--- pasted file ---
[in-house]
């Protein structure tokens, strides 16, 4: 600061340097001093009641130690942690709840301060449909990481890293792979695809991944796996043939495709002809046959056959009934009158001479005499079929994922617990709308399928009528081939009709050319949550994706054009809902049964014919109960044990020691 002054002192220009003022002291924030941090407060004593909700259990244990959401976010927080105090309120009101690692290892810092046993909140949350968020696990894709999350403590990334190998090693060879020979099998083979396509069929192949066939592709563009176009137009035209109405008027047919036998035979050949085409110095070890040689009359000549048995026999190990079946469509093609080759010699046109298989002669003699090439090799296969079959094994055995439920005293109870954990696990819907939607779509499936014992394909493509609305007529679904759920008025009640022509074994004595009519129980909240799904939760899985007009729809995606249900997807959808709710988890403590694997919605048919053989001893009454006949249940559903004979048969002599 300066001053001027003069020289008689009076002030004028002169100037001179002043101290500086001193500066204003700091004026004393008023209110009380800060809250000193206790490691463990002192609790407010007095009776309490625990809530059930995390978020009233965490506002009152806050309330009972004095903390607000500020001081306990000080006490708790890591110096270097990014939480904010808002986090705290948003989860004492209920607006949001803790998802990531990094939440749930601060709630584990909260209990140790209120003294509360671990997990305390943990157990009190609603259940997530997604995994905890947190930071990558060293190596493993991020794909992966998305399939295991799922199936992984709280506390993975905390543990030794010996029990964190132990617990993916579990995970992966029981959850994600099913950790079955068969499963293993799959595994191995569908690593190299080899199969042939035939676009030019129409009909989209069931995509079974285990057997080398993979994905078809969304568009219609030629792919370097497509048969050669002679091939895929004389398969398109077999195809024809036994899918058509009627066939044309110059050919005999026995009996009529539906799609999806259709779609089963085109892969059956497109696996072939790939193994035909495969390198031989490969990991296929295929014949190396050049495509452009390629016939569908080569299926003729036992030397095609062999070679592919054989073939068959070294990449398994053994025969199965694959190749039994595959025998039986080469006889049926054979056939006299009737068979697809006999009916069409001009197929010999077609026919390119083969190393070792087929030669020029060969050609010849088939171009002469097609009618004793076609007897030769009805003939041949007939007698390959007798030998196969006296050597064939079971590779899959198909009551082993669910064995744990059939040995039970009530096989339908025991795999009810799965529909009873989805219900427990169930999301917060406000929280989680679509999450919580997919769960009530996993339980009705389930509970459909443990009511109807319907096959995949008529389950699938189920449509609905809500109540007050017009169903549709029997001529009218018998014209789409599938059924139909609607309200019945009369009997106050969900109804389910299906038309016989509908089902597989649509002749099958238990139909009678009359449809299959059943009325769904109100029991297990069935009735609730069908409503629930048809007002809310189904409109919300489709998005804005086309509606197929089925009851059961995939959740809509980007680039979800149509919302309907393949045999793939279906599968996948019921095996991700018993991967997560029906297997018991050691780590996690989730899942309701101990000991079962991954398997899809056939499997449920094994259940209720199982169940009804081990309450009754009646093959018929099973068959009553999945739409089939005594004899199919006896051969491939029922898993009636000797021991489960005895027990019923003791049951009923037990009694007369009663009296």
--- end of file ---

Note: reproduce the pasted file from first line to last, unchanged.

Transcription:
[in-house]
């Protein structure tokens, strides 16, 4: 600061340097001093009641130690942690709840301060449909990481890293792979695809991944796996043939495709002809046959056959009934009158001479005499079929994922617990709308399928009528081939009709050319949550994706054009809902049964014919109960044990020691 002054002192220009003022002291924030941090407060004593909700259990244990959401976010927080105090309120009101690692290892810092046993909140949350968020696990894709999350403590990334190998090693060879020979099998083979396509069929192949066939592709563009176009137009035209109405008027047919036998035979050949085409110095070890040689009359000549048995026999190990079946469509093609080759010699046109298989002669003699090439090799296969079959094994055995439920005293109870954990696990819907939607779509499936014992394909493509609305007529679904759920008025009640022509074994004595009519129980909240799904939760899985007009729809995606249900997807959808709710988890403590694997919605048919053989001893009454006949249940559903004979048969002599 300066001053001027003069020289008689009076002030004028002169100037001179002043101290500086001193500066204003700091004026004393008023209110009380800060809250000193206790490691463990002192609790407010007095009776309490625990809530059930995390978020009233965490506002009152806050309330009972004095903390607000500020001081306990000080006490708790890591110096270097990014939480904010808002986090705290948003989860004492209920607006949001803790998802990531990094939440749930601060709630584990909260209990140790209120003294509360671990997990305390943990157990009190609603259940997530997604995994905890947190930071990558060293190596493993991020794909992966998305399939295991799922199936992984709280506390993975905390543990030794010996029990964190132990617990993916579990995970992966029981959850994600099913950790079955068969499963293993799959595994191995569908690593190299080899199969042939035939676009030019129409009909989209069931995509079974285990057997080398993979994905078809969304568009219609030629792919370097497509048969050669002679091939895929004389398969398109077999195809024809036994899918058509009627066939044309110059050919005999026995009996009529539906799609999806259709779609089963085109892969059956497109696996072939790939193994035909495969390198031989490969990991296929295929014949190396050049495509452009390629016939569908080569299926003729036992030397095609062999070679592919054989073939068959070294990449398994053994025969199965694959190749039994595959025998039986080469006889049926054979056939006299009737068979697809006999009916069409001009197929010999077609026919390119083969190393070792087929030669020029060969050609010849088939171009002469097609009618004793076609007897030769009805003939041949007939007698390959007798030998196969006296050597064939079971590779899959198909009551082993669910064995744990059939040995039970009530096989339908025991795999009810799965529909009873989805219900427990169930999301917060406000929280989680679509999450919580997919769960009530996993339980009705389930509970459909443990009511109807319907096959995949008529389950699938189920449509609905809500109540007050017009169903549709029997001529009218018998014209789409599938059924139909609607309200019945009369009997106050969900109804389910299906038309016989509908089902597989649509002749099958238990139909009678009359449809299959059943009325769904109100029991297990069935009735609730069908409503629930048809007002809310189904409109919300489709998005804005086309509606197929089925009851059961995939959740809509980007680039979800149509919302309907393949045999793939279906599968996948019921095996991700018993991967997560029906297997018991050691780590996690989730899942309701101990000991079962991954398997899809056939499997449920094994259940209720199982169940009804081990309450009754009646093959018929099973068959009553999945739409089939005594004899199919006896051969491939029922898993009636000797021991489960005895027990019923003791049951009923037990009694007369009663009296």